In fact, rarely has a news story presented us with a more compelling primer in some of the most destructive social currencies of our time. The first is the politically liberal notion that The System exists not just to provide opportunity, but to orchestrate/ensure a desired outcome; see, not only are we all supposed to play on a level field, but we must all finish the game more or less equally victorious. (By the way, it's oddly fitting that this particular chicken should come home to roost in academia, America's greatest bastion of liberal thought. And yes, I vote Democrat, and I strongly support Obama...but this notion of micromanaging equality is one place where I must part company with my philosophical brethren.)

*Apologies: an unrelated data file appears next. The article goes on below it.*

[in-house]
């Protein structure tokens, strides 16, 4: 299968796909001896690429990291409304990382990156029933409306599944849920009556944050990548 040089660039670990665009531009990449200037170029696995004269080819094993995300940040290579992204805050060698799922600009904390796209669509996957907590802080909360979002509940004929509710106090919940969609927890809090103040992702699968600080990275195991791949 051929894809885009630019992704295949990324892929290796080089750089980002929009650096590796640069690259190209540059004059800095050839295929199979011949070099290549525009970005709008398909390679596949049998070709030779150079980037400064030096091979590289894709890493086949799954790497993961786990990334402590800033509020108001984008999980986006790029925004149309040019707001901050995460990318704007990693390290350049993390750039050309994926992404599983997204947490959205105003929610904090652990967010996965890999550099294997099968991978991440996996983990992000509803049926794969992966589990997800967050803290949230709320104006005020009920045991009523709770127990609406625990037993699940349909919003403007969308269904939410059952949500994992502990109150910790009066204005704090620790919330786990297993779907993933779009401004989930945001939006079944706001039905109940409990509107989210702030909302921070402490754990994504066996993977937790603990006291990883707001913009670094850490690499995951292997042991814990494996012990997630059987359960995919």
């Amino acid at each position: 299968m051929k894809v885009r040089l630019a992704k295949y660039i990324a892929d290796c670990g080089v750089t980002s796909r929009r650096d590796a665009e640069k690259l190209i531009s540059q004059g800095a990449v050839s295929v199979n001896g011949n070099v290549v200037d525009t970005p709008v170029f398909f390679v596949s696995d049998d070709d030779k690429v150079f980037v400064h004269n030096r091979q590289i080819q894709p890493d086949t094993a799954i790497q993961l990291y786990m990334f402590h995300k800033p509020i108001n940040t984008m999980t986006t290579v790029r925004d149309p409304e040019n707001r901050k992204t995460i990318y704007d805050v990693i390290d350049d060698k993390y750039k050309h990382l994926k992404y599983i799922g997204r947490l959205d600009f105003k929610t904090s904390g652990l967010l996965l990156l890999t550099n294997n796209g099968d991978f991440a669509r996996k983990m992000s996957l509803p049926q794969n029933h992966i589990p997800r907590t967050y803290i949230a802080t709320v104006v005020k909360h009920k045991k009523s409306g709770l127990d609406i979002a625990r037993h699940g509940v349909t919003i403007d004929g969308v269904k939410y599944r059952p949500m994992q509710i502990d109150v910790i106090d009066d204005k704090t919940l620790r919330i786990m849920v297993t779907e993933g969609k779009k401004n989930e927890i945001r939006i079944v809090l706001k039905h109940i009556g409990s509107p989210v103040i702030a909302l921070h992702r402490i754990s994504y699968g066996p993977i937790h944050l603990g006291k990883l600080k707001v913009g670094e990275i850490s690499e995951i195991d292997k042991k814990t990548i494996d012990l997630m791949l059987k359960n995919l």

Complementing the aforementioned belief is a more subtle but equally pernicious factor: the I want, I deserve narcissism fomented by the self-esteem-based model of education that was already pandemic in American schools by the time Ms. Thode, now 27, first chanted "I am special" in some jubilant kindergarten assembly. Born of the armchair psychology of the modern self-help movement, this school of thought insisted on trophies for everyone, failure for no one. It was as if all students were residents of Garrison Keillor's (mythical) Lake Wobegon, where—logic be damned—everyone is above average.

Third, since it's clear that Thode's father, Lehigh finance prof Stephen Thode, enabled and supported his little darling every step of the way, we have the helicopter parent phenomenon, which has itself proved ruinous to the independence and resourcefulness of so many of today's young adults.